Nevertheless, the place was absolutely perfect for me and I loved it from the first moment: two rooms – a kitchen with a large fridge and a couple of bunk beds and a living room with another two beds offered enough space for myself, for all the stuff I had taken with me in my long suffering car and for the three felines. There was also a bathroom with well working underfloor heating and a utility room with a washing machine and a tumble dryer.

The place is circa 10 km away from the clinic, in the middle of the nowhere, surrounded by forest and fields, with grazing horses and the occasional elg (ok, I haven’t seen one yet, but I have been told that they are out there…..)

Vital tasks to learn were to chip wood in the correct way with a special blade to light a fire in the tiled fire place without using any paper and to turn on the timer first, when trying to warm up food on the heating plates – failing to do this, resulted a few times in a freezing bedroom or in a cold supper or in both.

Close to the cottage in a disused railway line (with the tracks and sleepers removed), which makes a nice and flat running track when I am coming home from work, which is always at night (which starts here at 3.30 pm).

Completing my humble abbot is a well stocked library, containing a nice selection of the works of Agnes von Krusenstjerna, Selma Lagerloef and August Strindberg and many more of the Swedish classics, but unfortunately all in Swedish……

However – how simple can a piece of paradise be?…….

Morning Run through “Lock Down” Oxford

Today I like to take you on an early morning run through “Lock Down” Oxford on a Sunday morning after – thankfully – a quiet night on call.

It won’t be a fast run, because we will stop frequently to take a look at some well known historic sights, but also at some less obvious features I have spotted this morning, which are easy to overlook, but which I find so typical for the British sense of humor or way of life…..

Starting right at the clinic in Iffley Road, it doesn’t take you long (in fact just to the other side of the road….) to realize that running has had a rather famous tradition here …….

Roger Bannister’s ground breaking sub 4 minute mile at the University’s Sports Fields was another inspiring events of that time, following the successful ascent of Mount Everest the previous summer. Clocking double the time per mile when I am out for a run is giving me a rough idea of this achievement (and I have no idea what today’s record is….).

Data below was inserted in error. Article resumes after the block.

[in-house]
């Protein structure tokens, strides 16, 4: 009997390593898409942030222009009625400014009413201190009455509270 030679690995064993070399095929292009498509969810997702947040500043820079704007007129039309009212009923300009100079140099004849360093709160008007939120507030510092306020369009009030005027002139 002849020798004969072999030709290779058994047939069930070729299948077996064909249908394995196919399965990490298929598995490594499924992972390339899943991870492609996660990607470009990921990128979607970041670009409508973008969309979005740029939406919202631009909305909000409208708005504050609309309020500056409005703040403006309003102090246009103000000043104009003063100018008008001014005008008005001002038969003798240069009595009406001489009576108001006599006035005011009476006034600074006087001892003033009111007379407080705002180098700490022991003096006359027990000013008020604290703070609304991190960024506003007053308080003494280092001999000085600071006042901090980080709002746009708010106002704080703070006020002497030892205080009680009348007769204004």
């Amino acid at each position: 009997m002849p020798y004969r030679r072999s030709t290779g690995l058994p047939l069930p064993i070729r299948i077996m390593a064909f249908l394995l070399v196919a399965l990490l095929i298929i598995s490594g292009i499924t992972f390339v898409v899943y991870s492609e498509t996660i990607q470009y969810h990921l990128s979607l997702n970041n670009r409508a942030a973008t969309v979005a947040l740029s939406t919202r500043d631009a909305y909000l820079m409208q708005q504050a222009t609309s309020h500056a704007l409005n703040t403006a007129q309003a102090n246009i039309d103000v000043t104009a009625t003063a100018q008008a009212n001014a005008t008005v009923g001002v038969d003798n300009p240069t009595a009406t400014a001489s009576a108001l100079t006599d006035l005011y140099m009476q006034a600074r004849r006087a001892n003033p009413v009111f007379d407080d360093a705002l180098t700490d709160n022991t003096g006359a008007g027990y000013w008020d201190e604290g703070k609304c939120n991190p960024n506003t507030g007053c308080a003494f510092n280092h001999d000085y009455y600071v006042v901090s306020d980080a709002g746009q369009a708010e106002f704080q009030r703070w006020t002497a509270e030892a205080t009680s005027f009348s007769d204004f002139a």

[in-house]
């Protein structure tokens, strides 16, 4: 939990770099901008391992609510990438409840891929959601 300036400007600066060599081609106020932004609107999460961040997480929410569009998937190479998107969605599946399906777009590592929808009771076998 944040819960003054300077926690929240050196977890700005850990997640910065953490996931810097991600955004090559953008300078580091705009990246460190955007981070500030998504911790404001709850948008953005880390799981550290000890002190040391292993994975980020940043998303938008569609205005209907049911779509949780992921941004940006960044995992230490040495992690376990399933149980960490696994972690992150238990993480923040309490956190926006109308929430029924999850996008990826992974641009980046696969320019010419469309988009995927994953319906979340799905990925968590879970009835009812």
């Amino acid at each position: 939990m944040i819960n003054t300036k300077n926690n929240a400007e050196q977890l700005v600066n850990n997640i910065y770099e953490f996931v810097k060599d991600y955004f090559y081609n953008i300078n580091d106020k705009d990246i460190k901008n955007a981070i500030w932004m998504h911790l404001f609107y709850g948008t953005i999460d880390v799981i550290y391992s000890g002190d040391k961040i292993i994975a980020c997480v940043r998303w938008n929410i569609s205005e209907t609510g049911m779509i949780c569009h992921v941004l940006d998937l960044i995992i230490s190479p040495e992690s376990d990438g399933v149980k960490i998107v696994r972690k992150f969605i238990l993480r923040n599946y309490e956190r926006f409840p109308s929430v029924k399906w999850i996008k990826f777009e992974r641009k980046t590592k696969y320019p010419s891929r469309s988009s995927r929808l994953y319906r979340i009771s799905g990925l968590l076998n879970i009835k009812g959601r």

Continuing at snail pace (….) away from Magdalen Bridge, I am heading for the Thames and I am crossing the river at Weir’s Lane, joining the towpath just as the sun is rising.

Kanal boats and famous rowing clubs are the main feature here

and the meadows give a sense of tranquility despite their proximity to the city center.

Soon the famous “Head of the River” public house comes into sight

and I am crossing the river again to head for the historic part of Oxford.

Christ Church and Merton College and Merton Field are normally tourist magnets, but this morning I have these quintessential Oxfordian institutions just for myself…

While running through the smaller lanes and alleys, the writing on an ATM machine is catching my eye:

“TLC not PLC”…..not sure if that is true, but at least it is a nice touch and it is an example to look for the little things in life that can make a difference to a whole day.

Other places I am passing that make me smile are the Three Goats Heads Pub (heaven knows where this name comes from……)

and the very contemporarily named “Nosebag Restaurant”

which then turns out to have a somewhat boring explanation for its name……

Heading down Broad street leaving the Sheldonian Theatre on my right

I am running along Catte Street right between the Bodleian and the Codrington Libraries and have another stop at the Radcliffe Camera.

Other than a few cyclists and some early morning runners like me, there is absolutely no one in sight….

I also realize that Sir Edmond Halley appears to have had a very short way to work …….

My memories go back to 1986 when I had the great fortune to see the comet with my own eyes in Alice Springs. I am wondering though if I will get a second chance…….

Rather than continuing on the High Street to return to the clinic, I decide to take another detour back into the historic heart of the city and not far away from the Bridge of Sighs

I am paying Oxford’s oldest pub , the somewhat hidden “Turf Tavern” a brief visit.

Obviously closed – not only because of the pandemic – at this time of day, it appears that here a lot of famous drinkers must have had a good time…..

This beautiful sculpture at the chapel of Queen’s College

demands a final stop, before I am aiming for the familiar sight of “The Cape of Good Hope”

and the “other” Oxford (see my last post) at Iffley Road.

How do you feel ? Did you enjoy our run ?!…….